Sunday

14th Aug 2022

Social summit gives taste of things to come

  • John Monks: reconsider and redraw the services directive. Preferably start again (Photo: ETUC)

A pre-summit meeting between representatives of unions, big business and the Presidents of the Commission and Council was almost entirely hijacked by a debate over the services directive, foreshadowing the likely outcome of the meeting of EU leaders.

Ostensibly meeting to discuss the relaunch of the so-called Lisbon Strategy – the EU’s economic reform agenda – it was clear that the services directive had dominated the discussions.

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Secretary-General of the European Trade Unions Confederation (ETUC), John Monks, set the tone at the post-meeting press conference when he stated, "we would like the Commission to reconsider and redraw the services directive and preferably start again".

Pointing out that over 80,000 people had marched against the directive in Brussels at the weekend, he nevertheless stressed that the services directive and the Constitution were different issues.

Breaking into French – an ironic gesture to the French referendum campaign which has linked the two issues – the British Secretary-General said, "ils ne sont pas la meme chose" (they are not the same thing).

He said that he backed the Constitution – although admitting that some of his members were opposed to the Treaty.

Changes to be made

Luxembourg Prime Minister Jean-Claude Juncker, who is also current head of the European Council, said that changes would have to be made to the draft of the controversial directive as it stands.

"Anyone who thinks there can be no change to the document has got things completely wrong", he said.

"Speaking for my own country, we could never vote in favour of the text in the state it is in at the moment".

Commission President José Manuel Barroso emphasised that his organisation is no longer in charge of the redrafting procedure and that it is up to the Council and the European Parliament to suggest changes – which will then be examined by his staff.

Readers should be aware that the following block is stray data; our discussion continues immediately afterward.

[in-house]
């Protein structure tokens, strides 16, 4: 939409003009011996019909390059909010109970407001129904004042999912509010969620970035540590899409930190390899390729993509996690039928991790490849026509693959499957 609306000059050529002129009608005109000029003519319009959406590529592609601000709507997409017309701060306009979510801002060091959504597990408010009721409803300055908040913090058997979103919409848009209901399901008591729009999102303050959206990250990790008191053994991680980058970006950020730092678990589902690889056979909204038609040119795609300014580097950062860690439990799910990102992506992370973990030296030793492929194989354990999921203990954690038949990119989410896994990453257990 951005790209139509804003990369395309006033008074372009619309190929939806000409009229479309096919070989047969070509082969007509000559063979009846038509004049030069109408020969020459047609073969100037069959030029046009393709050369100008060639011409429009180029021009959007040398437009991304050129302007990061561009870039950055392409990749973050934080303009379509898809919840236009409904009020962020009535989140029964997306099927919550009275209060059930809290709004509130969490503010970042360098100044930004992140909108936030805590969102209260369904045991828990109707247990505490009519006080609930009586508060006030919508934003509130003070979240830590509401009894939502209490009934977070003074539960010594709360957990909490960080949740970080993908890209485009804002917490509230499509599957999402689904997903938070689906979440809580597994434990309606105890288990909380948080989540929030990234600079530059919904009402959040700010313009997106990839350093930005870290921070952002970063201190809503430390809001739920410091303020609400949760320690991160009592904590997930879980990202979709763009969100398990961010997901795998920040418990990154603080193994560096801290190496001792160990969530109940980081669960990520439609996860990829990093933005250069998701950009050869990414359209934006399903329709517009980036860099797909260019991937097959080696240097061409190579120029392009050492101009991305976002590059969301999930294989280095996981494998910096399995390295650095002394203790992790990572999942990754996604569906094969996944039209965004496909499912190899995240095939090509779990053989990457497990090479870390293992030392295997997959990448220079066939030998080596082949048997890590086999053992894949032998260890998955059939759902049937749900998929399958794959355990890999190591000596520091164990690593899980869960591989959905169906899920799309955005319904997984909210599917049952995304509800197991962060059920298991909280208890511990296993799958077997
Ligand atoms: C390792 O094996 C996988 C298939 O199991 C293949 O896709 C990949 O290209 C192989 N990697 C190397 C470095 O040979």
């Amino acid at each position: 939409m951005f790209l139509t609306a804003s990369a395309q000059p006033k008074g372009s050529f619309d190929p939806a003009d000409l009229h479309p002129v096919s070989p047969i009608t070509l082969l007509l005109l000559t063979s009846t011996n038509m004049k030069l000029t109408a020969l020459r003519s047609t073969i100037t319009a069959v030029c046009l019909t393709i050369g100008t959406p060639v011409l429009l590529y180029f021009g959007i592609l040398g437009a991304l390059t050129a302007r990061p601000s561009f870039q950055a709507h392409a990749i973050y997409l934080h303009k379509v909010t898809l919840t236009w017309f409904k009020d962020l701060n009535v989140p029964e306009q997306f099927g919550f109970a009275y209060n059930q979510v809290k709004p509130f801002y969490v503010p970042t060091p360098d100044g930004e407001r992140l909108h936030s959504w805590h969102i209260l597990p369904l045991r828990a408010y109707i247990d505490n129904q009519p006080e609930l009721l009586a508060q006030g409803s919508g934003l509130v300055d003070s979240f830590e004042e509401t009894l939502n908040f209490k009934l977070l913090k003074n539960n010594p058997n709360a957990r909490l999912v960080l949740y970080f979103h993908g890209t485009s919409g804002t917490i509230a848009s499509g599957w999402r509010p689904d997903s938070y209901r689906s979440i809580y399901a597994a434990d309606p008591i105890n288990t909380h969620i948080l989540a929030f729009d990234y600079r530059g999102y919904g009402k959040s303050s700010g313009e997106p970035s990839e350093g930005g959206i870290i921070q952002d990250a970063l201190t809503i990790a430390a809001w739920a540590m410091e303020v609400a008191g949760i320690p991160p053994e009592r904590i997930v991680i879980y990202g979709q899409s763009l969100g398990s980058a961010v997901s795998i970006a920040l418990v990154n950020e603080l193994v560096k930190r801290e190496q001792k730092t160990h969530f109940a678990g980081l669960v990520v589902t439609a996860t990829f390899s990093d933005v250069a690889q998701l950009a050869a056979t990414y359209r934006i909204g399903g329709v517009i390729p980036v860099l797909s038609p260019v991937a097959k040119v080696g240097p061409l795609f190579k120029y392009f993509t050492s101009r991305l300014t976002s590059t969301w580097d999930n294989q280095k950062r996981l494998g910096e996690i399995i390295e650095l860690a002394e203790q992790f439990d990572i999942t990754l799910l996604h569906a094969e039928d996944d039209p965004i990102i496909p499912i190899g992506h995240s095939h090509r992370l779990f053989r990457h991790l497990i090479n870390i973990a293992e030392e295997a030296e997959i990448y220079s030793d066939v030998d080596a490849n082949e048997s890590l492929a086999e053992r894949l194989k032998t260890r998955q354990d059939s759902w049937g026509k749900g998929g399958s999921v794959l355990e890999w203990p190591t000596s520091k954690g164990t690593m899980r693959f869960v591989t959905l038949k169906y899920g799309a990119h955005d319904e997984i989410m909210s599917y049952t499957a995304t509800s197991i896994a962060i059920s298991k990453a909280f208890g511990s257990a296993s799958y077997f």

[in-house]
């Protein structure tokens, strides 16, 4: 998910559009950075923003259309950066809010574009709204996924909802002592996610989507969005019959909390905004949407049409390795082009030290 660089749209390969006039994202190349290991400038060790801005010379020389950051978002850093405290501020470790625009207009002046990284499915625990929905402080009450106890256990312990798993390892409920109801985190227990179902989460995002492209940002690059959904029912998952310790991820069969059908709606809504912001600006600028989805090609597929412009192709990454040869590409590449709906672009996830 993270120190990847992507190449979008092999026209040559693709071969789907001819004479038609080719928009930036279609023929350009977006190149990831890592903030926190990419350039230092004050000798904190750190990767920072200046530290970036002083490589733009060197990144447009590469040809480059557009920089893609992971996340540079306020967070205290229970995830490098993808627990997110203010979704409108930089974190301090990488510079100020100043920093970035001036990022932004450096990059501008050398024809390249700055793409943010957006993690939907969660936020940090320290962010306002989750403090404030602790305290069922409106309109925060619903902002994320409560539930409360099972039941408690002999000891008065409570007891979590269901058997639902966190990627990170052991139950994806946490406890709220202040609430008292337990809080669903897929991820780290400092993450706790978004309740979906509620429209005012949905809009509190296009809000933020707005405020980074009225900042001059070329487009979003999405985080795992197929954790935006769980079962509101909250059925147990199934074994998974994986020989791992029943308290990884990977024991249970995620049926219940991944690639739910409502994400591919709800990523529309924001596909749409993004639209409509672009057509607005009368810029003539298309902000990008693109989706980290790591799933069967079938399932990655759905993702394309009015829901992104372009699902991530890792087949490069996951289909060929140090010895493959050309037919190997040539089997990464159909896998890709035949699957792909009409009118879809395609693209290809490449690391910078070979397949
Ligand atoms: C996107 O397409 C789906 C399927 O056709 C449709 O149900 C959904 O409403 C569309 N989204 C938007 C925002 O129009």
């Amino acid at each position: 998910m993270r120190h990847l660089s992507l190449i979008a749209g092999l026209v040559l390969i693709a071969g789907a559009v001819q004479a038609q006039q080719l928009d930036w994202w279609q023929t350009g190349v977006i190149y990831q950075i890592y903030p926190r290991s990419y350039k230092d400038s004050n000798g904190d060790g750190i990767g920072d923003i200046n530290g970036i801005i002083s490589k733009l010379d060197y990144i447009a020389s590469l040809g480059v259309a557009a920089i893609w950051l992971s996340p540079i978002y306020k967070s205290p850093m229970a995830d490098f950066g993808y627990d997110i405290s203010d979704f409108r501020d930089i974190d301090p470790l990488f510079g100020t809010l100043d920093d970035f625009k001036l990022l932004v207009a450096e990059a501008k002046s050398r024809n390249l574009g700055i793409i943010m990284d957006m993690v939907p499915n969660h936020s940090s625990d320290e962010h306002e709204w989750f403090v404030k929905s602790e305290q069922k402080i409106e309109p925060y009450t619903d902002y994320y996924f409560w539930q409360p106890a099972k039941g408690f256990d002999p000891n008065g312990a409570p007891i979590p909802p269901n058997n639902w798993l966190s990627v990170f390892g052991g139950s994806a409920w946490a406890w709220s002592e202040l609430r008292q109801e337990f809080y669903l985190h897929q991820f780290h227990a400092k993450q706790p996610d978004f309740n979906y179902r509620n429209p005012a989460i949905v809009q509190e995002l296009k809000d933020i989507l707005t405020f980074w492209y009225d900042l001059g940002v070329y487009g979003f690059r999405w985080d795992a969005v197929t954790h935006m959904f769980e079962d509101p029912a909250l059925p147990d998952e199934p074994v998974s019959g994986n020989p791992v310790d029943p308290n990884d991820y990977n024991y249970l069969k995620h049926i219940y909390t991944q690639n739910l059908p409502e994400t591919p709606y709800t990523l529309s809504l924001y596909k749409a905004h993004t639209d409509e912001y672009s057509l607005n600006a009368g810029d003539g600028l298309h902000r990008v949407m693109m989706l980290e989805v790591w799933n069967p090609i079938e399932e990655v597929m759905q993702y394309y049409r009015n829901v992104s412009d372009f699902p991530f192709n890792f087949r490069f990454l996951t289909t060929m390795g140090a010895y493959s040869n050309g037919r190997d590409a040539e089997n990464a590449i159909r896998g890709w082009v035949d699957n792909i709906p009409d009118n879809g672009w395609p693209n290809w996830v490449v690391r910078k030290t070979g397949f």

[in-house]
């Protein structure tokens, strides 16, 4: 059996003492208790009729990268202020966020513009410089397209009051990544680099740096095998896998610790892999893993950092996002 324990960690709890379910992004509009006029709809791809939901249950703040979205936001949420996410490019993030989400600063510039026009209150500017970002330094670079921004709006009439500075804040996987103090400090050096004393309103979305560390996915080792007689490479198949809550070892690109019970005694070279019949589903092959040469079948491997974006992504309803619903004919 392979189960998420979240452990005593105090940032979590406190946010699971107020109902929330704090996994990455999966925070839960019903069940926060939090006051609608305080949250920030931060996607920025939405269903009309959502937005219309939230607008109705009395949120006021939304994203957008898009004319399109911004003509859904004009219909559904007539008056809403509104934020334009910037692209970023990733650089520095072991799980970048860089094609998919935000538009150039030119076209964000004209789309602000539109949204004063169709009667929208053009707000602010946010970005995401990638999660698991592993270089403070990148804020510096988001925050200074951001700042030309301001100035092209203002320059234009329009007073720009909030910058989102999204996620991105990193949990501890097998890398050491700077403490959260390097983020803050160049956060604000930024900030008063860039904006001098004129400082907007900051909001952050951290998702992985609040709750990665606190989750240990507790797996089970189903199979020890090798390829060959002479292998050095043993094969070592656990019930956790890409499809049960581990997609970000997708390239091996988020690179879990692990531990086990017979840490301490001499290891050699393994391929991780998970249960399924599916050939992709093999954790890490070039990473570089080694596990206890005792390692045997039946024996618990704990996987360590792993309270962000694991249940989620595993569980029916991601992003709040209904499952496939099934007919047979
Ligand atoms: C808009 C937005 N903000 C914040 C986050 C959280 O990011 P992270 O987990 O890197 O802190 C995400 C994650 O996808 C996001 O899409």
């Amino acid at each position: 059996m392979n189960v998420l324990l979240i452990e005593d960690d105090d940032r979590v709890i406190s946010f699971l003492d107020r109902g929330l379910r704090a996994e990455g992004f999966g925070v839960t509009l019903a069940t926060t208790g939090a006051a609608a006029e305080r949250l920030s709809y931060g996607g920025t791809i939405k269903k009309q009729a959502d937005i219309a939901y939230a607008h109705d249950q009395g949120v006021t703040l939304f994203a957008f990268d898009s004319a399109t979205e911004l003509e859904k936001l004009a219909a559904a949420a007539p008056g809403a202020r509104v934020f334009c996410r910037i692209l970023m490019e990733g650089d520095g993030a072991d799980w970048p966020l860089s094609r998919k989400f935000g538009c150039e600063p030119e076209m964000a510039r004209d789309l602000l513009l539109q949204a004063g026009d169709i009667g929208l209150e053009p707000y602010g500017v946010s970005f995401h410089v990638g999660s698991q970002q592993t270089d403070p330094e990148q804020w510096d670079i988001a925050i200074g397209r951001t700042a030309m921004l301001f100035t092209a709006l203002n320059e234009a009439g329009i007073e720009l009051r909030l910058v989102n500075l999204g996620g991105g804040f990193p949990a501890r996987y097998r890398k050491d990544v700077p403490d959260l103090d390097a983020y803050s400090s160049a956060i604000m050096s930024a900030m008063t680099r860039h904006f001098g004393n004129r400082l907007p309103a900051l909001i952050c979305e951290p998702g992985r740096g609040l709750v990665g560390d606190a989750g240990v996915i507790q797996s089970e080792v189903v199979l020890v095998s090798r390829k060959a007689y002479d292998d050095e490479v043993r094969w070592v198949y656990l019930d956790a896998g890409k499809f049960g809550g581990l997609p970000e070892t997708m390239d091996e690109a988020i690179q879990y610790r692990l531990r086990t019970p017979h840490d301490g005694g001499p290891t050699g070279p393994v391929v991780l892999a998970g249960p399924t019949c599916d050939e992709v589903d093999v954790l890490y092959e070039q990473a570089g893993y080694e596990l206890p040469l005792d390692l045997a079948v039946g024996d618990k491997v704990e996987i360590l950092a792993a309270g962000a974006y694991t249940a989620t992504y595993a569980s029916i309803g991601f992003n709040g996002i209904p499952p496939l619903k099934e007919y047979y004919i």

But he also stressed, "we do not want a directive that lowers our social standards".

He was joined in this by Mr Juncker who said, "yes to liberalisation of services, no to social dumping".

The services market accounts for up to 70 percent of the European internal market.

Those opposing the directive - including the Unions, France and Germany - say it will lead to a reduction in wages and working conditions - mainly due to its central axis, the 'country of origin' principle.

This means that service providers may operate anywhere in the EU under their own domestic rules.

But there are also many - including several of the new member states - who are in favour of adopting the directive as they believe it may help reduce unemployment.

Lisbon sidelined

Although the Lisbon process was sidelined, there was still some discussion on how to boost the flagging EU economy.

The Secretary-General of UNICE – the business organisation – said that the strategy had to be focussed on jobs and growth, adding that this strategy was "not only for companies but also for those who work for companies".

Mr Monks said, "it’s a mistake to suggest that social policy needs to be moved down a bit and competitiveness needs to be moved up the priority list. The two things work together".

There was also some congratulations for Mr Juncker’s efforts at achieving a deal on the Stability and Growth Pact – or as Mr Monks called it, "the services and growth pact".

Mr Juncker himself said dryly, "I had difficulty in containing my enthusiasm as I noted the overwhelming welcome of the agreement reached on the Stability and Growth Pact".

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